Conference in the Time of Corona: A Beginner’s Guide to Hybrid Conferencing
This article was co-authored by Jonatan Marquez.
About a year ago, my colleague and friend Jonatan and I were asked to organize EvoDemo7, the 7th Annual Meeting of the Evolutionary Demography Society. It was planned to be a traditional, small-sized conference: a comfortable, almost family weekend-like get-together of about one hundred scientists from all over the world, nestled in the Norwegian mountains. Little did we know that a pandemic would turn the world upside down and spark the scientific community to come up with creative ways to meet, forge collaborations and share research ideas.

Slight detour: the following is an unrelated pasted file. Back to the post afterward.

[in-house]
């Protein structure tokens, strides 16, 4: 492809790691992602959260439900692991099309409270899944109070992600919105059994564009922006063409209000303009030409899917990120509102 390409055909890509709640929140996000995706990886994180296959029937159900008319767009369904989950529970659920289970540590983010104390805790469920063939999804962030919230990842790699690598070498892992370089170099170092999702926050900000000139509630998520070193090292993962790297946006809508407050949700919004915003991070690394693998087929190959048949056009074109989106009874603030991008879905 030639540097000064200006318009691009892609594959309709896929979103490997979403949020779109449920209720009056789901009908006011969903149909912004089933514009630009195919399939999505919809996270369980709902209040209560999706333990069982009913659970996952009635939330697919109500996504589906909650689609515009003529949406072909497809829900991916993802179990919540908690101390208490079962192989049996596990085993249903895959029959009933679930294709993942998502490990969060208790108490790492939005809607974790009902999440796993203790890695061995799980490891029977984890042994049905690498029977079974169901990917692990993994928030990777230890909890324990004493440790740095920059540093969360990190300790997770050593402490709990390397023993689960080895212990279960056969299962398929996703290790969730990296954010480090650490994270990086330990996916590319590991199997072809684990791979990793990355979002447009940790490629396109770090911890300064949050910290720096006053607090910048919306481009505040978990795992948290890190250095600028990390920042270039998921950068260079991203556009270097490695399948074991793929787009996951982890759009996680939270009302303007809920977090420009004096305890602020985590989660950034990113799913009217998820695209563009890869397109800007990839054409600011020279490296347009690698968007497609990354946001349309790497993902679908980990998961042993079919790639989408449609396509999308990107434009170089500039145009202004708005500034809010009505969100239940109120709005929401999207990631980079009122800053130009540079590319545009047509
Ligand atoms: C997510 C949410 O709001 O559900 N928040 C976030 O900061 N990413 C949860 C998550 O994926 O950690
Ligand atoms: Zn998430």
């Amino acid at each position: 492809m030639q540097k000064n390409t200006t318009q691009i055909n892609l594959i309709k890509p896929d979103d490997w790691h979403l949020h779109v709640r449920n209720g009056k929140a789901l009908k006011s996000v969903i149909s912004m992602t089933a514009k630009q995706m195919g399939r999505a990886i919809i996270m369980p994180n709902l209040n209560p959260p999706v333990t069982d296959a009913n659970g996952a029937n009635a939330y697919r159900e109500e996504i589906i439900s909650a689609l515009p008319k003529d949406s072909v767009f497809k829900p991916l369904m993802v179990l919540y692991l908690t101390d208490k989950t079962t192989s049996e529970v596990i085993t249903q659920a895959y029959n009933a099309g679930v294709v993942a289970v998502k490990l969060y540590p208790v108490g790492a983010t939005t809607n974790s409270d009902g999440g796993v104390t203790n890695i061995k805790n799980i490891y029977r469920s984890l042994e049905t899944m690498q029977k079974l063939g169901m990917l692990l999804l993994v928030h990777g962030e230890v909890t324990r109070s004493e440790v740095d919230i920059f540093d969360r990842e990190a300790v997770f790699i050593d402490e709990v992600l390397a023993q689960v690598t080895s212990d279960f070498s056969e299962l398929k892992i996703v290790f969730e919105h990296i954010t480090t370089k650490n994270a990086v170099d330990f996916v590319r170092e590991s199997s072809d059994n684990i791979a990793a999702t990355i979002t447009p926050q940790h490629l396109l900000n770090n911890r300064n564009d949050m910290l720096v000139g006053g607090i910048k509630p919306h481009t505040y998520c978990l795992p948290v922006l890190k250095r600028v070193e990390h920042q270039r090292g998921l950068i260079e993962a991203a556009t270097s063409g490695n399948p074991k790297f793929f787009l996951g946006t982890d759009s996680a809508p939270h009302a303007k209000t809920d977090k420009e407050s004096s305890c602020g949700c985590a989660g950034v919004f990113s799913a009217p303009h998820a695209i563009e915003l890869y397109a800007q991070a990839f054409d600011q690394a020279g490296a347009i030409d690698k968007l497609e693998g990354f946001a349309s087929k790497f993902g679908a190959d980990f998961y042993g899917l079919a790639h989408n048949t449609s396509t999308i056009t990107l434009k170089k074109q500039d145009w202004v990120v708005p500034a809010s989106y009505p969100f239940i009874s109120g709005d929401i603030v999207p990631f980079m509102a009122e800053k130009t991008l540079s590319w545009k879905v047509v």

Admittedly, even before the coronavirus spread across the globe, there was an increasing number of scientists that wanted to push for a shift towards online conferencing (see Esther Ngumbi’s excellent article below). Virtual conferences do not only allow us to continue to share and discuss our work in times like these, they also help to reduce our carbon footprints, and allow a broader, more inclusive audience. However, virtual conferencing comes with a bunch of technical issues (e.g., software, hardware, time zones) and can be very demanding for participants – if anything, the billions of Zoom meetings and video calls this year have taught us that they are extremely tiring.
Relevant: Science Conferences are Stuck in the Dark Ages